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Economy Composition of workforce by gender Labour Force Activity for Wolfville – males 25 yrs and older 2001 - # 2001 - % Total Reporting In the labour force Employed Unemployed Not in the labour force

2006 - #

2006 - %

1,211

100

1,273

100.0

783

64.7

769

60.4

731

60.4

737

57.9

52

4.3

40

3.1

423

34.9

496

39.0

Unemployment rate

6.6

5.2

Labour Force Activity for Wolfville – females 25 years and over 2001 - # 2001 - % 2006 - # Total Reporting In the labour force Employed Unemployed Not in the labour force

2006 - %

1,496

100.0

1,504

100.0

788

52.7

786

52.3

709

47.4

720

47.9

79

5.3

60

4.0

716

47.9

721

47.9

Unemployment rate

10.0

7.6

Source: Nova Scotia Community Counts web page - data modeled from Statistics Canada, Census of Population, 2001, 2006

Source: Nova Scotia Community Counts web page - data modeled from Statistics Canada, Census of Population, 1991, 1996, 2001, 2006

Vital Action  Support local producers and business owners!

Did you know…

The Wolfville Farmers' Market has created a "Buy Local Challenge", where participants make individual commitments to buy locally. Four seasonal workshops were hosted to help participants live locally throughout the year.

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Getting Around How do we get from here to there?

Access to and use of public transportation Kings Transit: Kings Transit is a public transit system operating in the Annapolis Valley and Hants County. Ridership on the Wolfville-Greenwood route, which serves a population of about 36,766, is increasing with a total ridership of 266,625 in 2007 compared to 275,753 in 2008. Adult fare is $3.50 per ride to any location. Kings Para-Transit: Kings Para-Transit is a charitable organization which provides point-topoint transportation for Kings County residents with disabilities; seniors, and others in need. It too is experiencing an increase in its total ridership: 8,621 in 2007 compared to 9,036 in 2008 Fare is based on distance traveled, and starts at $6.50 for 0-7 km. Sources: Kings Transit and Kings Para-Transit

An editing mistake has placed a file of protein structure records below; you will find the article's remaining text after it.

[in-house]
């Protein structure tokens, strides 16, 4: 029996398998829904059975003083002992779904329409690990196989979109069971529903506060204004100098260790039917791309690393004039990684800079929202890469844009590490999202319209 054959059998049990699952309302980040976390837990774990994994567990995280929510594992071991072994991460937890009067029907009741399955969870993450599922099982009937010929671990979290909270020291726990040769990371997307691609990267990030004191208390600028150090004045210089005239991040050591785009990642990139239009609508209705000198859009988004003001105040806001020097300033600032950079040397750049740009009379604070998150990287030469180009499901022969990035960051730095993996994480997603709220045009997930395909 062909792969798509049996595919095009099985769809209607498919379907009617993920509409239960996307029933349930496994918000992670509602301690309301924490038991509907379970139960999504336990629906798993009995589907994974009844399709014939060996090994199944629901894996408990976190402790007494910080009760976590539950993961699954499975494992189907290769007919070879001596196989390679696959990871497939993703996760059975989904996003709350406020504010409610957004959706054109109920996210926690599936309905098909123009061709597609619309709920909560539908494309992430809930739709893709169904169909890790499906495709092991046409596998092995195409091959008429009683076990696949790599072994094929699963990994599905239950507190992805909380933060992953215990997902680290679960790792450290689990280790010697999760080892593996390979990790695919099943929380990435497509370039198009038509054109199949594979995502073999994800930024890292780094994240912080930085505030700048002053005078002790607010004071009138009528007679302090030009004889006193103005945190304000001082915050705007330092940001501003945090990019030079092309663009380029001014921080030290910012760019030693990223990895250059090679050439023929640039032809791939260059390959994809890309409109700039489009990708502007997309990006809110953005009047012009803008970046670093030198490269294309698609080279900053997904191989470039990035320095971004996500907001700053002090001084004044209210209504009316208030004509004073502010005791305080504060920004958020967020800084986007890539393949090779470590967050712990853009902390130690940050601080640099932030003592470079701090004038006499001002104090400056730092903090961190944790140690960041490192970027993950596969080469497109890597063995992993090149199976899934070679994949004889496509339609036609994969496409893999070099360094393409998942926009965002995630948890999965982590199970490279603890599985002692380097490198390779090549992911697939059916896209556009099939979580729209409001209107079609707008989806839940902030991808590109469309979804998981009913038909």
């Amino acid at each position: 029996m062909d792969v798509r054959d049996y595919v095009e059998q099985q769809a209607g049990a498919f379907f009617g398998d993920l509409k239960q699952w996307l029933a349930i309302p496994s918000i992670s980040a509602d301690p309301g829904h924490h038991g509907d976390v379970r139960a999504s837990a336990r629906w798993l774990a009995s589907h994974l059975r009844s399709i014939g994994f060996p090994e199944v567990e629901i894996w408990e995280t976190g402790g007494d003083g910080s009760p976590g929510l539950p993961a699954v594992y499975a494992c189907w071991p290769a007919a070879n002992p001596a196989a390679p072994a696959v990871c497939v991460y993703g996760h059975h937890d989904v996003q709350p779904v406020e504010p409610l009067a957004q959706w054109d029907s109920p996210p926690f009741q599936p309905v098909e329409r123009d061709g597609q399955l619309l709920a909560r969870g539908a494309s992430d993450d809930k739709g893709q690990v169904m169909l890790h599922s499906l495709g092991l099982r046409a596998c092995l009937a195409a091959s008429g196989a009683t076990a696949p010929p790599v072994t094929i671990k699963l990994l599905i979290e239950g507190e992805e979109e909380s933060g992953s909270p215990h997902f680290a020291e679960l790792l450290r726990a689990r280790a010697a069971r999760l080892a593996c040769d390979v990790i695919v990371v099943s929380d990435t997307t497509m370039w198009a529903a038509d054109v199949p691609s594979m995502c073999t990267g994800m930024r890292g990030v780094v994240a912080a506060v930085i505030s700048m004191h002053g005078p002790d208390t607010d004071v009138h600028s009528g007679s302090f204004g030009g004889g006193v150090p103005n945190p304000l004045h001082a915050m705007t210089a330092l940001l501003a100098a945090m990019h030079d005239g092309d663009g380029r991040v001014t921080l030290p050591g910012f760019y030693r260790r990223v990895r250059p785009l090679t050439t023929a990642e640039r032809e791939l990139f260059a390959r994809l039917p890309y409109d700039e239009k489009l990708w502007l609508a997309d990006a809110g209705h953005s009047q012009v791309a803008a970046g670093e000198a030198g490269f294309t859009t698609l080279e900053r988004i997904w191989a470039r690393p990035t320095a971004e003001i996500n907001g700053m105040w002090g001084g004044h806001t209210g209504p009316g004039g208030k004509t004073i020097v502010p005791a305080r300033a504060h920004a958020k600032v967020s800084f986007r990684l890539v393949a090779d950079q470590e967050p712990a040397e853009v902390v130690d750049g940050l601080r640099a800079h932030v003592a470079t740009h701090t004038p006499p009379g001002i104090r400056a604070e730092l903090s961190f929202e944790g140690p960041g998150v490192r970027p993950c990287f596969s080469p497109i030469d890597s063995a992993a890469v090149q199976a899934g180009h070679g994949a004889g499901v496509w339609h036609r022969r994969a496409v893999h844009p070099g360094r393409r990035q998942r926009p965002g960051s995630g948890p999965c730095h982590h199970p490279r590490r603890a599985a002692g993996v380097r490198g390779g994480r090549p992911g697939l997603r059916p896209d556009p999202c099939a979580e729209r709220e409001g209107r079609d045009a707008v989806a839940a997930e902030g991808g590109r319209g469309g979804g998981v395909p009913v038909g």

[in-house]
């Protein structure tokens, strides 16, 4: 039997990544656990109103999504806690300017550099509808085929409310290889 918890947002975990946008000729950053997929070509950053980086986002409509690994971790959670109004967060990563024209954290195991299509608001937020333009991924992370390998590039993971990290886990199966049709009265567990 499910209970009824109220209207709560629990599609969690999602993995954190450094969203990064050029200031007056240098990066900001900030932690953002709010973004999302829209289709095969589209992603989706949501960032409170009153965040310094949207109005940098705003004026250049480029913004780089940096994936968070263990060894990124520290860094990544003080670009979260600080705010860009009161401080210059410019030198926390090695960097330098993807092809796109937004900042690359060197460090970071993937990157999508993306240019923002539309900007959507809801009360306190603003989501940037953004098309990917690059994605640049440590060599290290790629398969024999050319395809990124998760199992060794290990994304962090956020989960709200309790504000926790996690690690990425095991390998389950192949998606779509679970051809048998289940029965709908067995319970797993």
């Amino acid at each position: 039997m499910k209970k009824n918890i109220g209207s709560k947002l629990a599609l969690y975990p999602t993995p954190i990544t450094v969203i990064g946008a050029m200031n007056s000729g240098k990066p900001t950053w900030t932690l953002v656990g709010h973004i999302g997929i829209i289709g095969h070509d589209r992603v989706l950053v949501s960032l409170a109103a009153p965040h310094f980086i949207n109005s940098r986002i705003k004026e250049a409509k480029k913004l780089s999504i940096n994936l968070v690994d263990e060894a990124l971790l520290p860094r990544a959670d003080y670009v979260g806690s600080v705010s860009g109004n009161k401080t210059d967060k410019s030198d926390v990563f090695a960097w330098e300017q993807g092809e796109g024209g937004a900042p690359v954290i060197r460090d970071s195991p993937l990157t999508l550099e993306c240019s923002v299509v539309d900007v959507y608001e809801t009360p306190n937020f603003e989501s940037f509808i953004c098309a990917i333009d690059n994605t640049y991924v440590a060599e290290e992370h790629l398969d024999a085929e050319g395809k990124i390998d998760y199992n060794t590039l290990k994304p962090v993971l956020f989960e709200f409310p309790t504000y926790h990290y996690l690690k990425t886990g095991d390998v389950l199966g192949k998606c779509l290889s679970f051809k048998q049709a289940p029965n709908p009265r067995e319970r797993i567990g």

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Getting Around Access to Halifax international

Transportation for disabled

airport

and seniors

Acadian Lines bus: $22.60 (adult) Acadian Lines runs to and from the Halifax Airport twice a day, every day. Limousine service: $110 (economy) Taxi: $120

Kings Para-Transit – services persons with disabilities, seniors and others in need. Service: Kings County (east of Kingston to the Hants border) Fleet: 2 wheelchair accessible minibuses, 1 wheelchair accessible minivan, 2 regular minivans for physically able clients. Kings Transit – all buses are accessible. Some are kneeling buses and others have lifts. All have designated wheelchair seating.

Sources: Acadian Lines, Woods Limousine, CJ’s Taxi

Streets with sidewalks Of the 82 streets in Wolfville, 33 (40%) have at least partial sidewalks on at least one side of the street.

Sources: Kings Transit and Kings Para-Transit

Source: Town of Wolfville

Did you know? Although it is not officially designated as a bikeway, the main thoroughfare in Wolfville is bicycle-friendly.

Vital Action  Make use of Kings Transit’s bike racks and explore parts of the Valley you have yet to see…for $7 return!  Volunteer as a driver with Kings ParaTransit Society!

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Housing How much does housing cost in Wolfville?

Housing for seniors

Average housing sales price (Annapolis Valley)

In 2006, there were 760 people aged 65 and over living in Wolfville.

According to the Annapolis Valley Real Estate Board’s MLS (Multiple Listing Service) system, 116 home sales were recorded in the Annapolis Valley region in April 2009. These sales totaled $19 million, which reflects an average price of $163,793 per home. This is a 17% decline from the previous year. Source: The Burnside News